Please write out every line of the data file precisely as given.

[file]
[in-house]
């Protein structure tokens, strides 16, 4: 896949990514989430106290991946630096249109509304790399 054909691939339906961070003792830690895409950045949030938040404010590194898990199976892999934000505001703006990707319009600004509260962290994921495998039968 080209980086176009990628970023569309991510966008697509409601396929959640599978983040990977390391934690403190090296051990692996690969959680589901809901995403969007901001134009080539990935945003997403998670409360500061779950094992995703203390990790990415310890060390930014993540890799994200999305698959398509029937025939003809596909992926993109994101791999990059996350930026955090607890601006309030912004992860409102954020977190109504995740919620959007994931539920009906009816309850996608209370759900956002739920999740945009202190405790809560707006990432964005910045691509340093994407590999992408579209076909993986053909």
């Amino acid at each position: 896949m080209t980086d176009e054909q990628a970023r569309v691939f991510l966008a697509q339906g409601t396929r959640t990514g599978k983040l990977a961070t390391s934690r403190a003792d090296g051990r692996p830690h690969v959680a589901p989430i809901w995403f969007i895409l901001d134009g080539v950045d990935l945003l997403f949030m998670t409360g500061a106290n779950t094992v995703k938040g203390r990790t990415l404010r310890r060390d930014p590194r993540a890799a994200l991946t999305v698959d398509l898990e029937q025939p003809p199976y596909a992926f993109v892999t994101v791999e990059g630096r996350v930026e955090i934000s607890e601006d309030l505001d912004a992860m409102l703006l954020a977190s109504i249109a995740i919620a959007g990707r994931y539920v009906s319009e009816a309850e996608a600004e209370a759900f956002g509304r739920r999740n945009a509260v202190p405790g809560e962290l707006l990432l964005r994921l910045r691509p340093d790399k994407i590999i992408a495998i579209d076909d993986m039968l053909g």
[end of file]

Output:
[in-house]
């Protein structure tokens, strides 16, 4: 896949990514989430106290991946630096249109509304790399 054909691939339906961070003792830690895409950045949030938040404010590194898990199976892999934000505001703006990707319009600004509260962290994921495998039968 080209980086176009990628970023569309991510966008697509409601396929959640599978983040990977390391934690403190090296051990692996690969959680589901809901995403969007901001134009080539990935945003997403998670409360500061779950094992995703203390990790990415310890060390930014993540890799994200999305698959398509029937025939003809596909992926993109994101791999990059996350930026955090607890601006309030912004992860409102954020977190109504995740919620959007994931539920009906009816309850996608209370759900956002739920999740945009202190405790809560707006990432964005910045691509340093994407590999992408579209076909993986053909």
């Amino acid at each position: 896949m080209t980086d176009e054909q990628a970023r569309v691939f991510l966008a697509q339906g409601t396929r959640t990514g599978k983040l990977a961070t390391s934690r403190a003792d090296g051990r692996p830690h690969v959680a589901p989430i809901w995403f969007i895409l901001d134009g080539v950045d990935l945003l997403f949030m998670t409360g500061a106290n779950t094992v995703k938040g203390r990790t990415l404010r310890r060390d930014p590194r993540a890799a994200l991946t999305v698959d398509l898990e029937q025939p003809p199976y596909a992926f993109v892999t994101v791999e990059g630096r996350v930026e955090i934000s607890e601006d309030l505001d912004a992860m409102l703006l954020a977190s109504i249109a995740i919620a959007g990707r994931y539920v009906s319009e009816a309850e996608a600004e209370a759900f956002g509304r739920r999740n945009a509260v202190p405790g809560e962290l707006l990432l964005r994921l910045r691509p340093d790399k994407i590999i992408a495998i579209d076909d993986m039968l053909g």